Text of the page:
Crawley MP backs Boris Johnson for Tory leader


"None of the likely candidates for the top job has a credible plan for how to break the deadlock before the end of October".

However, since May announced her decision to stand down as leader of the governing Conservative party and the nation, those jockeying to take her place seem to have conveniently forgotten this fact.

Ten Tories in race to succeed British PM Theresa May.

Because the government has seen so many resignations over Theresa May's bungled handling of Brexit over the past three years, many Conservative big-hitters languish on the back-benches and outside of government.

Johnson made his name as a European Union-bashing journalist in Brussels, then entered politics in the Conservative Party.

The former London mayor and foreign secretary adores the limelight and courts the media, tousling his blond hair to make it even more unruly and peppering his speeches with jokes, quips and Latin phrases.

Britain's departure from the European Union, twice delayed and now set for October 31, will dominate a contest scheduled to run until late July and which, in the past, has been characterised by shocks and surprises. "In getting a good deal, money is a great solvent and a great lubricant".

There are no details about the plan yet and it remains the legal default that the United Kingdom will leave - deal or no deal - on 31 October. Someone who is prepared to go under the studio arc lights in order to make the case for Conservatism. Mr. Hunt, 52, favours seeking a deal and he's open to extending the deadline if an agreement was in sight.

Crawley MP Henry Smith has come out in support of Mr Johnson as he would "deliver the record vote for Brexit without delay".

The pair have history - Gove dramatically withdrew his backing for Johnson during the 2016 leadership campaign, only to falter himself, clearing the way for May.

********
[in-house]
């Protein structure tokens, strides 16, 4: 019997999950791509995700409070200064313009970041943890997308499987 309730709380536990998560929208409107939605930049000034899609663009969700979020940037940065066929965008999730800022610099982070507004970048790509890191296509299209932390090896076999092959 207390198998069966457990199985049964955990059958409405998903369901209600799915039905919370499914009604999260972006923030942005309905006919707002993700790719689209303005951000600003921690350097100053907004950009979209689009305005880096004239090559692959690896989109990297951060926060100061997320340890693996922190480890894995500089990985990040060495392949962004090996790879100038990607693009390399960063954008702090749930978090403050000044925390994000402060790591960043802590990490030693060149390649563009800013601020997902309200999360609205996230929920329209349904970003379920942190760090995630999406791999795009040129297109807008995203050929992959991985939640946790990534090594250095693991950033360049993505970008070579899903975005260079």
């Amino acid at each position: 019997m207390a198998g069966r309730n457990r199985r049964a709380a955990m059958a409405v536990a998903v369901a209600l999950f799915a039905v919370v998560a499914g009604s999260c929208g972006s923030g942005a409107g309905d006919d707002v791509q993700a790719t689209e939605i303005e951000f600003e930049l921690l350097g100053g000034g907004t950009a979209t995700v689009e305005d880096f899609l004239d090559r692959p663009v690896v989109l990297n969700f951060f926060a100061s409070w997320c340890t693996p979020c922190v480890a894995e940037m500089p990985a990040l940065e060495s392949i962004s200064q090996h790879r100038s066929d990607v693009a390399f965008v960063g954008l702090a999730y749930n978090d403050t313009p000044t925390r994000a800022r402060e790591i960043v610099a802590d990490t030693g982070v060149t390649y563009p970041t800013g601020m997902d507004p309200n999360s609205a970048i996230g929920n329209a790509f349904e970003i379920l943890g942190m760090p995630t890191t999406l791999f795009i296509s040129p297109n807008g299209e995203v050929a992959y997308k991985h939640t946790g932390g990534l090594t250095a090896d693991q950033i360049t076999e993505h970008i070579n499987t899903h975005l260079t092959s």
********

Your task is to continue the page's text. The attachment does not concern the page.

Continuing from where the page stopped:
Johnson and Gove were both leading campaigners for Brexit in the referendum, but while the former quit the government over May's approach, Gove stayed on.

Environment Secretary Michael Gove, who is battling a scandal over his admission that he took cocaine, jeered at Johnson for shunning the limelight. He has referred to the drug use as a mistake and admitted he was fortunate to have avoided being arrested.

Mr Stewart meanwhile has warned the lavish tax cuts promised by other contenders - including Mr Johnson's pledge to raise the threshold for the 40% tax rate to £80,000 - were damaging the party's reputation for fiscal prudence. Referring to the 2016 leadership race when Mr. Johnson abruptly stepped aside, Mr. Gove said: "Mr. Johnson, whatever you do, don't pull out".

"But you know what?" He has a history of missteps and his advisers appear keen to manage his campaign carefully.

A similar stance has been adopted by fellow leadership contenders Andrea Leadsom, Dominic Raab and Esther McVey.

But candidates, such as Rory Stewart and Matt Hancock, have ruled out leaving the bloc without a negotiated settlement.

These two will then be chosen in a postal ballot by more than 160,000 paying party members.

The new leader of the centre-right party - which won the most seats at the last general election in 2017 - will nearly certainly become prime minister, with May remaining in Downing Street in the meantime.